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Would This be Profitable to Sell?

mrplasma

Aluminum
Joined
Sep 25, 2020
Since I sold my business (Torchmate), I have been playing around with various projects using a very small CNC plasma set-up. One of the projects has been the creation of miniature (19" x 10") vintage motorcycles. I draw them, create dxf files, and cut them out using FlashCutCNC software. I have posted photos of them on a number of motorcycle oriented chat groups, and have been getting dozens of suggestions, even pleading, that I sell them.

I've been down the business road before (The Beginnings of Torchmate) and have no particular desire to do it again. However, it seems a waste to let something that might be in demand go to waste - plus, I enjoy designing these little guys.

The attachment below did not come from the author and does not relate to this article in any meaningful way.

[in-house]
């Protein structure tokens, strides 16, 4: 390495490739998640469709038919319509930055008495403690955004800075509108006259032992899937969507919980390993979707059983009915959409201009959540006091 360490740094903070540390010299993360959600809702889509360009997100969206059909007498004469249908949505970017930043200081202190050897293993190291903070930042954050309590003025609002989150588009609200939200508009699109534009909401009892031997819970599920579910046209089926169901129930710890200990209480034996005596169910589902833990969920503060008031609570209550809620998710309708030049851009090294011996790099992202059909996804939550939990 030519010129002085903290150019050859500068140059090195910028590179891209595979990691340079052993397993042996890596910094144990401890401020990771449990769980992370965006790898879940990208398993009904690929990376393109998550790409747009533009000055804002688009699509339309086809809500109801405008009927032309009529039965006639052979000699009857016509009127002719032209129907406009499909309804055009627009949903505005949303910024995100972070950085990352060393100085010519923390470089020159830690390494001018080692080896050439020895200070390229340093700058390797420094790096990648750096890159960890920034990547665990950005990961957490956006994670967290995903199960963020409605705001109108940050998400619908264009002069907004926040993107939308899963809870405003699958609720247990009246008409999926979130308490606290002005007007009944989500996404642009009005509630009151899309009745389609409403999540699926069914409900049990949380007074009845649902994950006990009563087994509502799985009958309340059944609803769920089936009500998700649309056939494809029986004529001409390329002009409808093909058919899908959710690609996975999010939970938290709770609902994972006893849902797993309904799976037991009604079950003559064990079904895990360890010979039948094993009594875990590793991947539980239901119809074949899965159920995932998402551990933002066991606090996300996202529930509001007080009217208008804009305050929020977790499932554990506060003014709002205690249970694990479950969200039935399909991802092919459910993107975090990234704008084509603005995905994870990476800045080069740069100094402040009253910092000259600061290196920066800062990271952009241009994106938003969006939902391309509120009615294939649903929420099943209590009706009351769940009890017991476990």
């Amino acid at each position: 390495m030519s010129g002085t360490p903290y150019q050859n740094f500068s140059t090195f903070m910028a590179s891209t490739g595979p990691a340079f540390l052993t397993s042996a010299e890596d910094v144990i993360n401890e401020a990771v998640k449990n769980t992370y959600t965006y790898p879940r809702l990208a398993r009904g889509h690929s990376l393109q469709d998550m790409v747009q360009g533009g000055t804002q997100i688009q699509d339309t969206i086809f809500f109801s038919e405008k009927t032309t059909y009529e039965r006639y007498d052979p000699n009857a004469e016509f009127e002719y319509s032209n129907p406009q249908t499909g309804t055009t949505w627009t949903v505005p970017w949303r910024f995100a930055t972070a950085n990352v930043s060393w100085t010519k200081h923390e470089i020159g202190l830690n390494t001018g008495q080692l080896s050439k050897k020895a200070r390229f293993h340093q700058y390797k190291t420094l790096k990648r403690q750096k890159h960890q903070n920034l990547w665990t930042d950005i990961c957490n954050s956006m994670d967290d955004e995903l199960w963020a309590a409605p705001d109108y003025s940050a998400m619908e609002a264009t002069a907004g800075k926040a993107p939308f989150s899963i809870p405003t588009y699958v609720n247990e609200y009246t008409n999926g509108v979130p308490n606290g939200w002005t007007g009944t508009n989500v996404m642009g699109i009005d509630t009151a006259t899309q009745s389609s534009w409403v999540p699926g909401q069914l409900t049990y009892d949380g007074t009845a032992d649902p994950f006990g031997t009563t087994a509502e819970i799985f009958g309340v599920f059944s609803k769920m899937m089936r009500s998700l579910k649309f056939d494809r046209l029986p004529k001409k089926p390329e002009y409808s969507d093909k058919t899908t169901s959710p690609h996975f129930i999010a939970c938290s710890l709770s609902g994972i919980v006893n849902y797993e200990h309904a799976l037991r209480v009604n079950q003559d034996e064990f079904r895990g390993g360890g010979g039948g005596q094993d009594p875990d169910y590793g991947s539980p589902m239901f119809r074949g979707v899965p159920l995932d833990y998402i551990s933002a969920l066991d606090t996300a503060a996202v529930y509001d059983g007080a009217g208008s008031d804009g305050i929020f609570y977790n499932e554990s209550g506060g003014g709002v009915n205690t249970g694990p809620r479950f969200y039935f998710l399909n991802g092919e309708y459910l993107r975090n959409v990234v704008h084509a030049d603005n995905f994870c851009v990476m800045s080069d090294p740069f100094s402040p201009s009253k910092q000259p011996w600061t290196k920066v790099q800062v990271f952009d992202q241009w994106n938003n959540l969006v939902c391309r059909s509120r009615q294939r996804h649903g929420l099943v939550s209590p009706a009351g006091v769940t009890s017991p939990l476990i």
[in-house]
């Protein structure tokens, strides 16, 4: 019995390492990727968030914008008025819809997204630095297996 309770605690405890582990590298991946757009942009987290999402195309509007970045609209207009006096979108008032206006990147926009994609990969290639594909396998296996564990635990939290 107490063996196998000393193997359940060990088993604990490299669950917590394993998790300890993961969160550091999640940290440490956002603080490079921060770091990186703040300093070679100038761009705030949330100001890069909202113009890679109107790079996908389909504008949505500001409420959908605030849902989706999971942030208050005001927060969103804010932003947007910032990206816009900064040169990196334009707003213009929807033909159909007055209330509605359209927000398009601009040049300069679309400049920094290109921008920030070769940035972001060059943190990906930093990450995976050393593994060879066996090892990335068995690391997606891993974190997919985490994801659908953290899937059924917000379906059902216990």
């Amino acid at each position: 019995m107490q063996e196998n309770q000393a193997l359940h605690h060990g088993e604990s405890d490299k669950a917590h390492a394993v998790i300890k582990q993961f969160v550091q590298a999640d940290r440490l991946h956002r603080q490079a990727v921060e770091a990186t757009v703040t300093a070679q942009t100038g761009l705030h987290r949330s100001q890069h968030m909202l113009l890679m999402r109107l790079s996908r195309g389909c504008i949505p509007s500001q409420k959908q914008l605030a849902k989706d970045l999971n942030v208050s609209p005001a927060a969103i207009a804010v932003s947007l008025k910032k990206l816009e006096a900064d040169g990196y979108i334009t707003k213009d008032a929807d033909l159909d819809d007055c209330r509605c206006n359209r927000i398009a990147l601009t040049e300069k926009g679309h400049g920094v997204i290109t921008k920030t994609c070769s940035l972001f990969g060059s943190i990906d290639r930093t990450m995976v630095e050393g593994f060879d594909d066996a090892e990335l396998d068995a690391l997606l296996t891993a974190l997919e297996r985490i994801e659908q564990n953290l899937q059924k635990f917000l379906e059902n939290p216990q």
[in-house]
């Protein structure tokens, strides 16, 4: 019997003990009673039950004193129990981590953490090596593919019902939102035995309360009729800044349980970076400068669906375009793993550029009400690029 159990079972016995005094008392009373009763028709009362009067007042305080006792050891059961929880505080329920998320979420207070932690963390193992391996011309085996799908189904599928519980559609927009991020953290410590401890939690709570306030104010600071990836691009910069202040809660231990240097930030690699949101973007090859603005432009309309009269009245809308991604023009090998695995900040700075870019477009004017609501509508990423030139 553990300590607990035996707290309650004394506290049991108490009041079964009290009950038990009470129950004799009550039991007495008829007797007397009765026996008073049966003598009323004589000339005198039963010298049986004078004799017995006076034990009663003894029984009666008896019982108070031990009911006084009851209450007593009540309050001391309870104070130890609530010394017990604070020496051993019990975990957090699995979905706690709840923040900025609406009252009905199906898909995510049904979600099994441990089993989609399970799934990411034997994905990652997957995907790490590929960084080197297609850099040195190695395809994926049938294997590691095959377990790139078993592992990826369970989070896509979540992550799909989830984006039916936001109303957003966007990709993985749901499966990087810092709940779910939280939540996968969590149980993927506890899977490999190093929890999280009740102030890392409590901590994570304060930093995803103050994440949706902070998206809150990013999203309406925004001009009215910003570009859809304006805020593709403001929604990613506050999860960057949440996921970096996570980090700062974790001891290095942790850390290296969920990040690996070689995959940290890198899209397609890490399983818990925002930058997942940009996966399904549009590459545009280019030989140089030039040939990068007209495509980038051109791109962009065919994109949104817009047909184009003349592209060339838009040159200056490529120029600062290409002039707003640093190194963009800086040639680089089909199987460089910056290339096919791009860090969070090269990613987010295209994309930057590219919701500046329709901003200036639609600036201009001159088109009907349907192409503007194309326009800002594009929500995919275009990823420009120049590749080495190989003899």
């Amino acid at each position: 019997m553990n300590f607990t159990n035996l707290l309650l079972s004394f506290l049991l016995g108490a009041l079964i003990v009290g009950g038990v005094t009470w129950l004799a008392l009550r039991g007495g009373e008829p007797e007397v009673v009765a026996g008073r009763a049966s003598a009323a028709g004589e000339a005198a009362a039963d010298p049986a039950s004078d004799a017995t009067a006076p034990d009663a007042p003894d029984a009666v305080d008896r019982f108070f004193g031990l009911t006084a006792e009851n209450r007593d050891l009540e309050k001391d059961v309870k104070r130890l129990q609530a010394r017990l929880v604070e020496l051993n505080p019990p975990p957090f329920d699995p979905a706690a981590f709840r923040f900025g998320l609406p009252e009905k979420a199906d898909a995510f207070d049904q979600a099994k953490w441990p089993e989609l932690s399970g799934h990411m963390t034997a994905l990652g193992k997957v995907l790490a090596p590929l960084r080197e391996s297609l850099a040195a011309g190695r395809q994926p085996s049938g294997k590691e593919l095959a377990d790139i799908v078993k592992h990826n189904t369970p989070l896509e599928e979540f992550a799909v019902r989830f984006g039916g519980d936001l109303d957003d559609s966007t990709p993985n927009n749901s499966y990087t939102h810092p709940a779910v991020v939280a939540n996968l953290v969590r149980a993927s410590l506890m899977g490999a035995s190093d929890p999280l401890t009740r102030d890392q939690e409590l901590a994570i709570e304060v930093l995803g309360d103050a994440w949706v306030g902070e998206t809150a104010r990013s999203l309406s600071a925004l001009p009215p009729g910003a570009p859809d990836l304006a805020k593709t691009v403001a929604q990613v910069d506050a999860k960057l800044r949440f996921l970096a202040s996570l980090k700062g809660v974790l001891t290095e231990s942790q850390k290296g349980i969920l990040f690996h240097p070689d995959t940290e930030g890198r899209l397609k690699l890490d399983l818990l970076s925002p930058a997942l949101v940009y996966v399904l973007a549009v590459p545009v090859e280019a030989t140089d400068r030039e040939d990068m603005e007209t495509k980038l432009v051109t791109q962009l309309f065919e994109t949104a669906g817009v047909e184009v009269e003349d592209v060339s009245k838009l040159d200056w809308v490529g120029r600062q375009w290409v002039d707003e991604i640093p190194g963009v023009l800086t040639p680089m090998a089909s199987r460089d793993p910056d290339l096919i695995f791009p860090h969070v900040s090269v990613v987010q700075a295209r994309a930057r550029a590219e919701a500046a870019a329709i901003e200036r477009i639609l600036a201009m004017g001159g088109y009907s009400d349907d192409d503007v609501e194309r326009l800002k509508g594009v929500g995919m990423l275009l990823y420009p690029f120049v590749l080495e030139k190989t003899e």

Obviously, If I were to make them available for sale, I couldn't make them one at a time on my little plasma table. I would need to farm them out to a job shop, and order perhaps 50 or 100 at a time, probably mixed and matched. They would have to be plasma cut, as the .050" kerf width is necessary for the detail to be fully visible. They would need to come to me with all dross removed, and ready for cleaning and painting.

Let's assume that there is sufficient demand for them, and that I could get anywhere from $300 to $500 for a set of three. Could these be produced in 11 gauge mild steel and shipped to me for a cost that would give me enough profit to make it worthwhile? I would probably just prime them and let the customer do the detail painting. Leave the wooden bases out of the calculations.